Jan. 16, 2005 "Big hearted," "dedicated to his community," "flair for the dramatic,""propensity for being late" and "tendency to overtake other members of the media" were a few of the ways friends, colleagues and wells-wishers described veteran broadcaster Lee Carle Sunday night as they celebrated his 50 years in broadcasting in the Virgin Islands.
Many of his broadcast colleagues credited Carle with giving them direction early on, which led to their later successes.
James O' Bryan Jr., spokesman for the Governor and St. Thomas/Water Island administrator, who served as master of ceremonies for the celebration held at Victor's New Hideout, said, "He told me 'you have possibilities in broadcasting' as long as I let him teach me."
"Mango Jones," known more widely as former Delegate to Congress Ron de Lugo, recalled the first day he met Carle in 1954 when Carle walked into WSTA's then-studio a bunker in Frenchtown in what de Lugo described as his wool "zoot suit" fresh from Albany, N.Y.
De Lugo told him, "You'll be doing the six o'clock news."
Carle said,"Okay,"and asked, "Where's the news ticker?"
De Lugo tossed him a copy of the New York Times and said, "Just read this."
Carle looked at it and said, "But this is two days old."
De Lugo replied, "Nobody cares."
Carle shared a few of his own memories of that first day saying he walked into the makeshift studio to find, "This barefoot guy drinking a beer and listening to music." The guy was de Lugo, known on the airwaves as Mango Jones. Carle recalled the microphone was hung on a rope with a rock on the other side to balance it.
And so the evening went, with one person after another sharing stories and anecdotes about Carle and the "old days" of broadcasting in the Virgin Islands.
Former Attorney General Iver Stridiron had the audience nearly doubled over with laughter as he told three stories of the influence and character embodied by Carle. Stridiron called them the chopper one story, the pissing contest and the Cinema One riot. The pissing contest was when, Stridiron, a senator at the time, challenged then-governor Juan Luis to take a urine test after Luis suggested making all government employees submit to random testing. Luis didn't trust the laboratories in the V.I., Stridiorn said, so the two took off to Puerto Rico, accompanied by Carle, who Stridiron said might even have accompanied Luis into "the stall."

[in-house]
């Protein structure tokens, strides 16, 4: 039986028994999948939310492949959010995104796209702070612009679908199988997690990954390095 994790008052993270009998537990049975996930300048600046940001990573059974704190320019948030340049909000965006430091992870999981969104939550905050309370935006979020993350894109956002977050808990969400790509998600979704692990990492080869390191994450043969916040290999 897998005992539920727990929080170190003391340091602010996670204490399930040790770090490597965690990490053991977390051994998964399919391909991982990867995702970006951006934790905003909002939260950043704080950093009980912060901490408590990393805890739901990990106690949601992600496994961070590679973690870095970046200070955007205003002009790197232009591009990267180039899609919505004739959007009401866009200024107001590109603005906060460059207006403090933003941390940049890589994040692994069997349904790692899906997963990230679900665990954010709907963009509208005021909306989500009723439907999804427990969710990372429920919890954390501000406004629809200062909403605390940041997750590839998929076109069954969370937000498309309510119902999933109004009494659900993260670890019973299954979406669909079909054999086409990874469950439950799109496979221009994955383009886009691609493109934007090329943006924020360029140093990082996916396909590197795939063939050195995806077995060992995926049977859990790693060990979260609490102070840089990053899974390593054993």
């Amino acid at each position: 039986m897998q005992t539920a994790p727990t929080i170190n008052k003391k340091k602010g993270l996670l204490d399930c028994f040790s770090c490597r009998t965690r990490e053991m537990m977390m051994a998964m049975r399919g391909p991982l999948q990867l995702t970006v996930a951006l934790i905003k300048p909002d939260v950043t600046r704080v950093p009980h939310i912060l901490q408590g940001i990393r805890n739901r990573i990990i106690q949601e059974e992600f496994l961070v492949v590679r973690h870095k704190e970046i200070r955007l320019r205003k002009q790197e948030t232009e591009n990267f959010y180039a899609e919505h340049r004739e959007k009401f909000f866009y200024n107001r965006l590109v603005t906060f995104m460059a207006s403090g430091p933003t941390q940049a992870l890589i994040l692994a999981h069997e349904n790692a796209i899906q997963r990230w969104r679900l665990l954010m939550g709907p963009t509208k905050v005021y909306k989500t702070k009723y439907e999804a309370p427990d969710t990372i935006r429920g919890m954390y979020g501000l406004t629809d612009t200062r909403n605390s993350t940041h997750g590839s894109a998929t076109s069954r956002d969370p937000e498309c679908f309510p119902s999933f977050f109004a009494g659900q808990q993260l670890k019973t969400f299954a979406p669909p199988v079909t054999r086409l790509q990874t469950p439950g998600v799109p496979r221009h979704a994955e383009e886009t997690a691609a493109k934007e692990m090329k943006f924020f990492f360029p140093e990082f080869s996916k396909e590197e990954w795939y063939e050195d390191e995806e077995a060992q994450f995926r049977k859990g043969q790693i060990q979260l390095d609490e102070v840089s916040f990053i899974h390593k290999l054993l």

Stridion said with his "flair for the dramatic," Carle found a white lab coat, dressed in it and speaking into the camera he had brought with him said, "This is Lee Carle broadcasting to you from Puerto Rico."
Later in the evening, in complete character, Carle corrected Stridiron on a few points, in particular that the lab coat was green, not white.
The chopper one story reflected the influence Carle has had over the years. After Hurricane Hugo devastated the territory in 1989, then-Gov. Alexander Farrelly traveled between the islands in a helicopter that Carle dubbed "chopper one." The designation caught on so well, that Farrelly himself referred to it that way after awhile, Stridiron said.
Eustace Grant, former president of the V.I. Taxi Association, who is well-known for his expertise about and coverage of cricket matches, recalled being on a cruise ship event with Carle.
"The ship's captain was about to get up and give his speech when Lee said, 'no you can't start, I'm not ready yet.'"
The favorite Lee Carle story of the night , of course, is the one well-known and often recounted by the community of the night in March 1979 when Carle was arrested during a live broadcast because he refused to leave the West Indian Company dock where the cruise ship Angelina Lauro was engulfed in flames that subsequently destroyed her.
The story went on describing how Carle, while emphatically talking about his first amendment rights to broadcast the news, was arrested by then-Police Chief David Cantor on the orders of Police Commissioner Milton Branch all to the listening audience.
Eddie Delagarde, spokesman for Delegate Donna M. Christensen, said whenever he hears a siren he automatically tunes in to WSTA because he knows Carle will be there. "He's everywhere, " Delagarde said. "I think he's cloned."
And wherever he is, it was clear Sunday night, he is providing service to the community and the community loves him for it.
From the nurse's sorority members, who were there to honor him for always "being there" for their special events, to Sen. Lorraine Berry, who said she has introduced a resolution in the Legislature to honor Carle for his 50 years of service, the love and appreciation for Carle's dedication was overflowing.
"I tried to practice crying just a little bit," Carle said in his dry-humored way as he got up to speak at the end of the evening, "But I am just so overjoyed."
And the joy came despite being burglarized on Thursday while he was at work. Carle lost more than equipment and some jewelry. He lost some valuable memorabilia and history too, including cufflinks he was given by former Gov. Melvin Evans, and years worth of interviews and tapes he had recorded.
But as he left the podium Sunday night his parting words were, "I won't forget."
And it was clear neither will the community he has served.
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